Eat Your Way Round the World: Snacking Peruvian Style

Peruvian children snack on some delicious variations of our snack foods, but with a style that goes back thousands of years.

The authentic smells and tastes of Peru are surprisingly enticing to kids, especially their snack foods. While Peruvians enjoy lavish sit down meals, they are also a very travel oriented people, hence that mobile food. Check out these Peruvian delicacies that might sound a little familiar.

Maiz Cusco. So adults, remember Corn Nuts from when you were a kid? Have a guess where that came from? Right. Incans grew a varietal of corn that boasts big juicy kernels, a crop that spread throughout South and Central America. It can can be ground into Masa for Tamales, or, in the case of Maisz Cusco, lightly fried, cooled and salted into a crunchy nibble. Any Latin import store will have this corn either canned or dry, which can be soaked and then fried in a little veggie oil.

Chips Andenas. The potato actually originated in Peru, and migrated slowly upwards. This is why their potatoes have such a rainbow of variety, from little purple and blue ones to bright orange and yellow fat boys. So you can imagine the way their potato chips taste. Some of them even have swirls of color inside.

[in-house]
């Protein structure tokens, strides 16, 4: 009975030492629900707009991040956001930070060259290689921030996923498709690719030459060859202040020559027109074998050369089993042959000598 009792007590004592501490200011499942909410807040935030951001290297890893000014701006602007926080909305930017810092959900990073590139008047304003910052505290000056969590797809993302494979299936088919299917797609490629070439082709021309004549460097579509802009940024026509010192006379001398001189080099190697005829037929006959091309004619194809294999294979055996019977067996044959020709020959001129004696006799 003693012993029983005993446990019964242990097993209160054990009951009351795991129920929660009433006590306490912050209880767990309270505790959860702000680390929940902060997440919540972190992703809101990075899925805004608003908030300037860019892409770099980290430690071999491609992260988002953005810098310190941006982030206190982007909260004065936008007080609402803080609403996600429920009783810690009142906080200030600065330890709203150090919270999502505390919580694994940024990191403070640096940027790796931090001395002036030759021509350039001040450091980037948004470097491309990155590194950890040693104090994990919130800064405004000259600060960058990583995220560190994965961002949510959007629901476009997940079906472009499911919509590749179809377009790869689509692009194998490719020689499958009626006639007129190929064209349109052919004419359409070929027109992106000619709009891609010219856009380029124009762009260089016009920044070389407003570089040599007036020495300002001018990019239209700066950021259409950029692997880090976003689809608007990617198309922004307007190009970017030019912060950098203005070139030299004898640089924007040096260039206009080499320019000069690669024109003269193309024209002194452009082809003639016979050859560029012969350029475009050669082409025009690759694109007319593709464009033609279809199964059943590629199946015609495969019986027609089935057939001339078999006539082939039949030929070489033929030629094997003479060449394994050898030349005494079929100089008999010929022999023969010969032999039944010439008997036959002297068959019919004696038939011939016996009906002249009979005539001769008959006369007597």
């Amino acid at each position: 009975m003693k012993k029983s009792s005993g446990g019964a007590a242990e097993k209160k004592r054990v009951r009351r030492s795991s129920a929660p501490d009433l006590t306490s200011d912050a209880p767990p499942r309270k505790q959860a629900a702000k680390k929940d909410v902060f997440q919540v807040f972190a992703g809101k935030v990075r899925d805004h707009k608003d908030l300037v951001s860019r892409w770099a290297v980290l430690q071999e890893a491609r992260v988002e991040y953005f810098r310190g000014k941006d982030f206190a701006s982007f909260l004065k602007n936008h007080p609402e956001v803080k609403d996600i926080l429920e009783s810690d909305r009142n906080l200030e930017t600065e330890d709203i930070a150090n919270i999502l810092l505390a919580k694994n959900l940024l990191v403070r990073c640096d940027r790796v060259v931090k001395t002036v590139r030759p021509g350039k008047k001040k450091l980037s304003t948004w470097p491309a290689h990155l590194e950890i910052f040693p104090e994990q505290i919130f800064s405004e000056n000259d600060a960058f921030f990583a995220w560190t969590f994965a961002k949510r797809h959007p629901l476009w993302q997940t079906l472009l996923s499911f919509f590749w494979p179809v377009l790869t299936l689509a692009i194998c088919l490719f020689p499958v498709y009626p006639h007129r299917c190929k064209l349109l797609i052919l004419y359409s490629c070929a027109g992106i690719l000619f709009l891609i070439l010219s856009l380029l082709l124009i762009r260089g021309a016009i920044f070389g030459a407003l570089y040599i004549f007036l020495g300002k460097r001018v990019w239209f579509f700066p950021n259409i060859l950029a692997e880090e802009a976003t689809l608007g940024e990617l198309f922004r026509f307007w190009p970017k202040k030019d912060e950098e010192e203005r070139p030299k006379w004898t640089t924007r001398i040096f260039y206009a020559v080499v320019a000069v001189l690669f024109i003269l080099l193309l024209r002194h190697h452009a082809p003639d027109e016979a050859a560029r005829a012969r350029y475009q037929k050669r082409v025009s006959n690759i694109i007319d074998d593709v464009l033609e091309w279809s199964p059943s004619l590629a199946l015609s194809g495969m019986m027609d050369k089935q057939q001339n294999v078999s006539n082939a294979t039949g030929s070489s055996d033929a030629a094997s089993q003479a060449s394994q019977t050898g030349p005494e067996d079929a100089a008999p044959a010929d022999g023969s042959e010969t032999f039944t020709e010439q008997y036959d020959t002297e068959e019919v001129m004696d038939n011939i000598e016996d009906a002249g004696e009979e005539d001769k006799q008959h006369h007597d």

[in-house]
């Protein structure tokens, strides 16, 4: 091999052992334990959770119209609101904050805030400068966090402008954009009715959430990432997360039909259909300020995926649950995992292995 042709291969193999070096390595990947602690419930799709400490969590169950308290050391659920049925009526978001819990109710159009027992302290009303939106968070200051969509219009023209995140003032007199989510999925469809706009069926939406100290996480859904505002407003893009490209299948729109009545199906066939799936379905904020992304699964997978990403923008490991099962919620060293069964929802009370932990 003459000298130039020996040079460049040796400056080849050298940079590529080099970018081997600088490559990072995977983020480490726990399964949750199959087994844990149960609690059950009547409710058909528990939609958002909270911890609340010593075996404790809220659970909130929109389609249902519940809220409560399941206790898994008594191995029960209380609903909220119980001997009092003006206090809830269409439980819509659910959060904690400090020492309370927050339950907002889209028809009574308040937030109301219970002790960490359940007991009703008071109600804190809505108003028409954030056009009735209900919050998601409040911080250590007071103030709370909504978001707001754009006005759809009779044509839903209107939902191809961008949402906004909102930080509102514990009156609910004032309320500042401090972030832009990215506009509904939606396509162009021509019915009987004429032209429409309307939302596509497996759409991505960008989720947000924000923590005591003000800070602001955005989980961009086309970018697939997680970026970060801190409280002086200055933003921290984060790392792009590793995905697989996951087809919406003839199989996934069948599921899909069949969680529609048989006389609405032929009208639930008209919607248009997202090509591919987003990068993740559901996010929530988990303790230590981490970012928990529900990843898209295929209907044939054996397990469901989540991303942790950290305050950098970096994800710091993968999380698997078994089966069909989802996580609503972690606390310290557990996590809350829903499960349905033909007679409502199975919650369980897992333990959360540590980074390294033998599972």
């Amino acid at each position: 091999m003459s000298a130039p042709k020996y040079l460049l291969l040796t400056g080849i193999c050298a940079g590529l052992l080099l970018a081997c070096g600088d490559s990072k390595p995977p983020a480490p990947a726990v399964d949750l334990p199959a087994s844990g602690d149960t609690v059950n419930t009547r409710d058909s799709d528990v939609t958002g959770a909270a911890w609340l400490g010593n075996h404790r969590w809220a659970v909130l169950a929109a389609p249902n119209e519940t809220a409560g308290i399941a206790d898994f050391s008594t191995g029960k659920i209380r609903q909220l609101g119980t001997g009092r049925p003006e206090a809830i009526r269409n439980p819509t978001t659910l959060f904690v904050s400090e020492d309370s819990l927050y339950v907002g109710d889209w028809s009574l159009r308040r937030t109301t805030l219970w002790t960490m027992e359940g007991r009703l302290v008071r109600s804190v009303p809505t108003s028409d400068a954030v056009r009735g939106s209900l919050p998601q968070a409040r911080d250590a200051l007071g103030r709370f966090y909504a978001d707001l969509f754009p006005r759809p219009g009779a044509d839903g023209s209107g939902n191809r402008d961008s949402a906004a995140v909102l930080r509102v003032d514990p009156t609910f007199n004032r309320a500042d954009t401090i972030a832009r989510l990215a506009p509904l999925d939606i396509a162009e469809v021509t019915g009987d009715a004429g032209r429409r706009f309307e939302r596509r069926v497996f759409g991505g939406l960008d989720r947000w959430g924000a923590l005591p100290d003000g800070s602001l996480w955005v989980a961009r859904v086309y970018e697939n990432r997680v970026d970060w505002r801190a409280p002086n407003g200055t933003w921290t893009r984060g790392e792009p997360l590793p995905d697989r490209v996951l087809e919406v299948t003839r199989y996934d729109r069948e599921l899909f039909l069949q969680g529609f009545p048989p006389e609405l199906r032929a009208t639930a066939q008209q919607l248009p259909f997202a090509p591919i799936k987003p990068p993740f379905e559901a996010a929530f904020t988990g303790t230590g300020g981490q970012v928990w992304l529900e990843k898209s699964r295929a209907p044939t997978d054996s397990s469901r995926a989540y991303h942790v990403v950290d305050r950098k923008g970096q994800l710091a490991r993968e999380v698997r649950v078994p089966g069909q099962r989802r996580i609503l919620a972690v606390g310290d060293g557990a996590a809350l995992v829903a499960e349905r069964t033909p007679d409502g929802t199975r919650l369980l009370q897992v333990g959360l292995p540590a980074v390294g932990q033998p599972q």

Piqueos. This is a traditional platter of pre-dinner snacks, hot or cold, that Peruvians serve as appetizers. Dried Banana, spiced garbanzos, and chunks of pineapple with a little cumin can get the juices flowing.

Want to hear a little Peruvian music while you make your snacks? Smithsonian Folkways has some beautiful, traditional music right on their page, click here:

Peru is a truly remarkable, colorful place and all those colors come into play in the kitchen. Expand the horizons for your little travelers by showing them the diversity of flavors and customs in this very big world.

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